Polluting Pariah or Green Superpower?
In view of various unbelievably long and incoherent comments made by someone called jdouglashuahin on Climate Denial Crock of the Week (this and this being just the tips of a couple of very large icebergs), I am going to devote the whole of this week to the subject of China.
My Dad was born in China and, despite being locked up in Japanese internment camps for most of WW2, I think one of the most enjoyable trips in his final years was unquestionably that he made to China when he was nearly 80. Sadly, I have never been; nor am I now ever likely to visit it (far too self-indulgent even if I had a job and/or the money). However, having been brought-up in the UK but taught to use chopsticks almost before I could control a knife and fork properly, I have always taken a keen interest in chinese food, culture and people. I was therefore delighted, last year, to find that one of the optional modules for my MA was Environmental Policy and Practice in China and India. I did not hesitate. [N.B. People like John Douglas Swallow should note the use of italics here to identify this as the name of a course module; not an indication that I ever travelled to China]
Therefore, in the remaining four days of this week, I will post the 5000-word essay I wrote on the subject of the water resources (i.e. surface water and groundwater) in the Yellow River Basin of Northern China. The source of the Yellow River is in the Tibetan Plateau and as such this seventh-longest river in the world passes through just about every climatic zone the planet has to offer; is regarded as the birthplace of Chinese civilisation; and is only now surpassed by the Yangtze River in terms of its industrial importance to China. However, by way of setting the scene for what is to come, I would recommend that people read (or if necessary re-read) a brief item I posted about a special report presented by Justin Rowlatt (first broadcast on the BBC News Channel about a year ago) between Christmas and New Year last year.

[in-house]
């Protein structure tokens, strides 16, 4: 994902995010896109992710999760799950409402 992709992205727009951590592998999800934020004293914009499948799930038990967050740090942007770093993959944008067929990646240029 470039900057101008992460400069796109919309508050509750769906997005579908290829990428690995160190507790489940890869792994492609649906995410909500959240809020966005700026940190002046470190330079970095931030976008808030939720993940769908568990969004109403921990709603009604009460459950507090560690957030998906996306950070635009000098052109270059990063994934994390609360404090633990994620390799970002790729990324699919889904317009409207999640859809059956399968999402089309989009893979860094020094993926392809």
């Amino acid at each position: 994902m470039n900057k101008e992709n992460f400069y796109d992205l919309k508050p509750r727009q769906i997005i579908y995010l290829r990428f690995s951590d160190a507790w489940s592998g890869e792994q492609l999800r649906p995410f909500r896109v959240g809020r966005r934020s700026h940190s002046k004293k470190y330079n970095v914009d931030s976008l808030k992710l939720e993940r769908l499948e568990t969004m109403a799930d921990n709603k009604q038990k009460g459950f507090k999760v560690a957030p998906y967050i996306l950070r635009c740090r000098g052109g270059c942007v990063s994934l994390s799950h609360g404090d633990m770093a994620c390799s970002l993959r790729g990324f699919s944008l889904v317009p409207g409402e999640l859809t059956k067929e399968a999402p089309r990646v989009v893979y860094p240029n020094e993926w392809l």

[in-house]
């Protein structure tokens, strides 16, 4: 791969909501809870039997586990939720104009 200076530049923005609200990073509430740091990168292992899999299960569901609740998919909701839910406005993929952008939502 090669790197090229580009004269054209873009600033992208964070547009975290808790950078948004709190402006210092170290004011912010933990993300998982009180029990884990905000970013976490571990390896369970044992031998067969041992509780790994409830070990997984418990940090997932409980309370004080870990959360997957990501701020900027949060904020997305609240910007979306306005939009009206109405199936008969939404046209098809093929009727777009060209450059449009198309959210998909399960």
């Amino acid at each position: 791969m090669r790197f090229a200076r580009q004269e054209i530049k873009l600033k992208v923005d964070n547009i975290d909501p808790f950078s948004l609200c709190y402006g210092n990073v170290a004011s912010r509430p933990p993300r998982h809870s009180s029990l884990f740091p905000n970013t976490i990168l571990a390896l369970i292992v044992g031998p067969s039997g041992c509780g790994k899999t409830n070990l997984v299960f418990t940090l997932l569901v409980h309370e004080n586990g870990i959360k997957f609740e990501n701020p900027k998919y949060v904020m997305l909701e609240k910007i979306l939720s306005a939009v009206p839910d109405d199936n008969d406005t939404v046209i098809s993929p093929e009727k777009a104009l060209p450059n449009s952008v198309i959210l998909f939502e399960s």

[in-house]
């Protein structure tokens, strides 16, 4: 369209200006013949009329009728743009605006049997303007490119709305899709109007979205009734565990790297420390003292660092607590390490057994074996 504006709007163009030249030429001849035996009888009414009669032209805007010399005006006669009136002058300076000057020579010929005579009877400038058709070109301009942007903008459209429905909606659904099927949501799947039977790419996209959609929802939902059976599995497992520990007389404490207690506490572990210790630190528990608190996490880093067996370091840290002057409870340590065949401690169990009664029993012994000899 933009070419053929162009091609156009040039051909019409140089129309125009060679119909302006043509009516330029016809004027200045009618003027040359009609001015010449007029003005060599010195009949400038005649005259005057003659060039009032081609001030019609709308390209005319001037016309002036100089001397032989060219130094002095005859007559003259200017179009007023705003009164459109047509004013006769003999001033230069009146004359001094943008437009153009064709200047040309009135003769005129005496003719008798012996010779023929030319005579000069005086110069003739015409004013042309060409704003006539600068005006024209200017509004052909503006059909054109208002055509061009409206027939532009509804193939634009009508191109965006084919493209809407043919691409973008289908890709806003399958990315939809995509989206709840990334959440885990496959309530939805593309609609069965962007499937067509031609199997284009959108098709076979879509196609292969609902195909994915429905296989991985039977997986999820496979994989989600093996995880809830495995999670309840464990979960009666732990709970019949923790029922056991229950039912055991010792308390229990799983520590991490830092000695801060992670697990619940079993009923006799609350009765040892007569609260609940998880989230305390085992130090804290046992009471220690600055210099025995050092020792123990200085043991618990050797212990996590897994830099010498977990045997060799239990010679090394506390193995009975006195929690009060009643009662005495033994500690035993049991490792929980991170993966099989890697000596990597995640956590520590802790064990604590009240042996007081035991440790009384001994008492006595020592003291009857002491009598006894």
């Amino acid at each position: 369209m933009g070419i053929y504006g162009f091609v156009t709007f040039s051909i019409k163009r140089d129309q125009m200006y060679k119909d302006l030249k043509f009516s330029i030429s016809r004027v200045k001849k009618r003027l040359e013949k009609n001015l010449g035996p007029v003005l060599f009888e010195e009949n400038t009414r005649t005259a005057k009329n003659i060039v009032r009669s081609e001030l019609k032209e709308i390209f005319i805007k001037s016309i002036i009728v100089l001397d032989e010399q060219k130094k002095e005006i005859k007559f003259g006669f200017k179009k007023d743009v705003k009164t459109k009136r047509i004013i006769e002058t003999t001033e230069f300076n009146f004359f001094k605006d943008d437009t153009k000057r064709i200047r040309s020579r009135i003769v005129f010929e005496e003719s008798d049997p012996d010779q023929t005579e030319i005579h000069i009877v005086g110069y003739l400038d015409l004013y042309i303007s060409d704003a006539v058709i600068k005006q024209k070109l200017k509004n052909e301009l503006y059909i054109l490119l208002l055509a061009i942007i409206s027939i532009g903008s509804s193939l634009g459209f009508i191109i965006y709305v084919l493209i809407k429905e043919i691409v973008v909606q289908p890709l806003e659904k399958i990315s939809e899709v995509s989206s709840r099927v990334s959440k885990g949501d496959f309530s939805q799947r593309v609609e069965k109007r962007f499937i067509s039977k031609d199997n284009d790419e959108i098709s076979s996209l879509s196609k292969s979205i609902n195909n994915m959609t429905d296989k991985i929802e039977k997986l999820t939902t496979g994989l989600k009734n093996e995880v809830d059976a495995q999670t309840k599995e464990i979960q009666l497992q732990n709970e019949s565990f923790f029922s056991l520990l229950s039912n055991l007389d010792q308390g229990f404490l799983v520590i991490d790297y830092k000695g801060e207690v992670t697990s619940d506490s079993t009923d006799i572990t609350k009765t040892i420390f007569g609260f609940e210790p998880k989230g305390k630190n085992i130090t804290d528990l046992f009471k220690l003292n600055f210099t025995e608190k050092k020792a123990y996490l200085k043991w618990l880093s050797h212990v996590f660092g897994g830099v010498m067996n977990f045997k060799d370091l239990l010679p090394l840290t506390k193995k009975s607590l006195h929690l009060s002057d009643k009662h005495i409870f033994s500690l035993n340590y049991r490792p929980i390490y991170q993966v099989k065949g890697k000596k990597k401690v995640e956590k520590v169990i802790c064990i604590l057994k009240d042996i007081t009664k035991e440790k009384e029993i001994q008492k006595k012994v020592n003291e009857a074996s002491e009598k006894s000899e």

Justin Rowlatt is an experienced BBC journalist who first came to my attention when he agreed to allow his entire family to be used in a year-long experiment to see how small a carbon footprint they could have (by selling the family car etc). Building on the success of this experiment, his alter-ego “Ethical Man” embarked on a trip across the USA to explore just how easy (or hard) it would be to roll-out low-carbon lifestyles in a car-obsessed, consumption-oriented country. As well as producing a series of programmes; he wrote about his experiences in a blog. So it was that he came to be in China last year to investigate just how worried the Chinese are about climate change; just how much they are doing to minimise the inevitable impact of such a populous – and rapidly-developing country (by investing heavily in renewable energy technology); and the logistical limitations that growth imposes (including the fact that China is likely to continue burning coal for several decades).
Unfortunately, the BBC’s Our World production entitled ‘China’s Green Revolution’ does not appear to be on You Tube, but there are numerous other programmes and/or news items that are, which cover similar territory. For example, here is a brief item produced by the World Bank:
So, China may well be intent on an entirely selfish programme of seeking to maximise the economic benefit it can acrue for itself by selling renewable energy technology to the rest of the world but, this is not the whole story. Therefore, I hope you will stay with me this week as I look in detail at the challenges China faces in seeking to tackle its own pollution and feed and water its own population: These are all problems that climate change is only going to make harder to solve, which is why the Communist Party of China is so worried about climate change (even if the Tea Party is not).